## Temple University Department of Economics

### Hypothesis Testing Homework

1. Consider a multiple regression;

, with 17 observations given in the table:

 Y x2 x3 15 12 360 13 8 372 17 10 355 18 12 340 24 16 326 23 14 304 28 18 284 32 21 271 32 21 253 37 26 239 39 29 205 42 31 195 44 33 172 46 34 158 49 37 137 53 41 112 55 43 98

Based on computer estimation (attach a printout), find:

(a) The least squares estimates b1 , b2 , and b3 for the model coefficients.

From EVIEWS

 Dependent Variable: Y Method: Least Squares Date: 03/26/11   Time: 08:26 Sample: 1 17 Included observations: 17 Variable Coefficient Std. Error t-Statistic Prob. C 44.09476 14.11416 3.124150 0.0075 X2 0.481075 0.258989 1.857511 0.0844 X3 -0.090392 0.032315 -2.797211 0.0143 R-squared 0.991784 Mean dependent var 33.35294 Adjusted R-squared 0.990611 S.D. dependent var 13.63333 S.E. of regression 1.321059 Akaike info criterion 3.553529 Sum squared resid 24.43275 Schwarz criterion 3.700567 Log likelihood -27.20500 Hannan-Quinn criter. 3.568145 F-statistic 845.0196 Durbin-Watson stat 1.387993 Prob(F-statistic) 0.000000

(b) An estimate for the error variance (sigma hat squared).

sigma hat squared = SSR/df = 24.43275/(17-3) = 1.74519 Note that this is also the square of the " S.E. of regression" in the above table.

(c) An estimate for the variance for b2 .

Var(b2) = .2589892 = .06707

(d) R2, SSE, SST, and SSR.

R2 = .991

SSR = 24.43275

R2 = 1-SSR/SST ==> .991784 = 1 - (24.43275/SST) ==> SST = 2973.795

SST = SSR + SSE ==> 2973.79503 = 24.43275 + SSE ==> SSE = 2949.362

2. For this problem you will need the data in rdchem.wf1 for 32 firms in the chemical industry. This is an EVIEWS workfile. You will need the EVIEWS software to do the homework. The variable rdintens is is expenditures on research and development as a percent of company sales. Sales and R&D expenditures are both measured in millions of dollars. The variable profmarg is profits as a percent of sales; both in millions of dollars. From the data use EVIEWS to construct estimates of the model parameters of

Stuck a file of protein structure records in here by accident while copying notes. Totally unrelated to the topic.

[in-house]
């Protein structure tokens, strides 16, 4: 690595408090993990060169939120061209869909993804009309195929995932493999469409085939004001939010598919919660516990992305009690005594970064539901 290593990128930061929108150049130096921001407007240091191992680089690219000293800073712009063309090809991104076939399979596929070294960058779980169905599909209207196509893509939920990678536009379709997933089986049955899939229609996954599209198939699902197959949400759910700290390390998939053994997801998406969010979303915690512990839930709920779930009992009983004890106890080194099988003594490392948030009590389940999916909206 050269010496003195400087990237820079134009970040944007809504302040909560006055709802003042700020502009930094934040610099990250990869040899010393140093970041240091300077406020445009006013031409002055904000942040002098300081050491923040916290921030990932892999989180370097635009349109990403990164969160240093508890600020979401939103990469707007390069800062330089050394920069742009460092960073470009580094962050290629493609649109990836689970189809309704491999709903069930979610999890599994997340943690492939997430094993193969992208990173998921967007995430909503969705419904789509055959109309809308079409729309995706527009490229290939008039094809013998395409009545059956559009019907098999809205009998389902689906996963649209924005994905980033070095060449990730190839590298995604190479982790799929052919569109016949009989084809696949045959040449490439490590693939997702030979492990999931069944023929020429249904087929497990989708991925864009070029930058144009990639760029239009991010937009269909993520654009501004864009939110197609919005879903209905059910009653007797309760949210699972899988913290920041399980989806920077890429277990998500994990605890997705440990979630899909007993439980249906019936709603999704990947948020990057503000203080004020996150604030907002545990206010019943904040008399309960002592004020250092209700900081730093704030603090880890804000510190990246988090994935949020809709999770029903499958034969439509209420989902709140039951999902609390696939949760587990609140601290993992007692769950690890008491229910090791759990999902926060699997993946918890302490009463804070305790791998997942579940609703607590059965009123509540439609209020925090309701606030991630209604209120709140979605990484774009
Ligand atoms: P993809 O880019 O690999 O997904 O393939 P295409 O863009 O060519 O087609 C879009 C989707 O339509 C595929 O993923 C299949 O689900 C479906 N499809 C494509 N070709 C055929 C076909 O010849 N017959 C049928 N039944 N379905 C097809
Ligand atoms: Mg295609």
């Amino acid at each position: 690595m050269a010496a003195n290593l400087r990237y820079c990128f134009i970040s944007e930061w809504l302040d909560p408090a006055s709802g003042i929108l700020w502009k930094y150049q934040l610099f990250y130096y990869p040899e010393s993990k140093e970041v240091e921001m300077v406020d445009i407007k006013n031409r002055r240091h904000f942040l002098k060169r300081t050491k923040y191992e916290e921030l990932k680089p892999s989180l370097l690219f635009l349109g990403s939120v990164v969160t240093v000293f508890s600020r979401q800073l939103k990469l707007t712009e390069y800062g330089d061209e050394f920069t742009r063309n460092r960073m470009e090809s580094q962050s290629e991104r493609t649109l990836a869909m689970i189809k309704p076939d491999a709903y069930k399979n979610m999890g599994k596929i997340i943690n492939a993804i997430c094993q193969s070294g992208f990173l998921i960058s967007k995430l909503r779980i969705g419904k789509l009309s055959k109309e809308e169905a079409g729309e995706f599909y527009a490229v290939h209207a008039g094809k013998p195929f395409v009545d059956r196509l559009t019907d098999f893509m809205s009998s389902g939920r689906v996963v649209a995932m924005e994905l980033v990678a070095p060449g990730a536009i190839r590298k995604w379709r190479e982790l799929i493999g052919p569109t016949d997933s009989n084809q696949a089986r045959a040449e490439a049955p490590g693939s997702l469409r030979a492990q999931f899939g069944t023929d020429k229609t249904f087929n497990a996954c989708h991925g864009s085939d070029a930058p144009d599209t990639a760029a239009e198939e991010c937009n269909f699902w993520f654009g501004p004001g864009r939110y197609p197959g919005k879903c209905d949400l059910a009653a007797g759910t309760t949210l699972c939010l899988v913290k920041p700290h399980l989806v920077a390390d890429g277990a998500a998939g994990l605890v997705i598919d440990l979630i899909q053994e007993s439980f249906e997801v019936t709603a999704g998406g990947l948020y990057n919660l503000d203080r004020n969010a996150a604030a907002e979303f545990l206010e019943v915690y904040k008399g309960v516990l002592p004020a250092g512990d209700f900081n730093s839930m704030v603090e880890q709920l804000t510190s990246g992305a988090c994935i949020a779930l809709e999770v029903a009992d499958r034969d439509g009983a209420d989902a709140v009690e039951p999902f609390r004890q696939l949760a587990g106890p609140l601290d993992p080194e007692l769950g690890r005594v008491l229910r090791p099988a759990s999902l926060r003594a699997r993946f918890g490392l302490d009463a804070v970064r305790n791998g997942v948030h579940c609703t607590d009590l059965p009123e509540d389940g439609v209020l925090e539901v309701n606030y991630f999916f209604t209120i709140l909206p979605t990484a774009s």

A. Report your estimates of the coefficients and their standard errors.

 Dependent Variable: RDINTENS Method: Least Squares Date: 03/26/11   Time: 08:53 Sample: 1 32 Included observations: 32 Variable Coefficient Std. Error t-Statistic Prob. C 0.469548 1.676242 0.280120 0.7814 LSALES 0.321472 0.215592 1.491111 0.1467 PROFMARG 0.050167 0.045780 1.095830 0.2822 R-squared 0.098652 Mean dependent var 3.265625 Adjusted R-squared 0.036490 S.D. dependent var 1.874079 S.E. of regression 1.839569 Akaike info criterion 4.146000 Sum squared resid 98.13642 Schwarz criterion 4.283412 Log likelihood -63.33599 Hannan-Quinn criter. 4.191548 F-statistic 1.587016 Durbin-Watson stat 1.652507 Prob(F-statistic) 0.221790

B. How much of the variation in rdintens is explained by the two independent variables?

You are being asked to report the R-sq = .098.

C. Interpret your estimate of the coefficient on the log of sales. In particular, if sales increases by 10%, what is the estimated percentage increase in rdintens? Is this and economically large effect?

From Chapter 2 of the text (Wooldridge, Introduction to Econometrics) we know that the marginal effect a change in sales is in the third column of this table and the elasticity of rdintens with respect to sales is in the fourth column.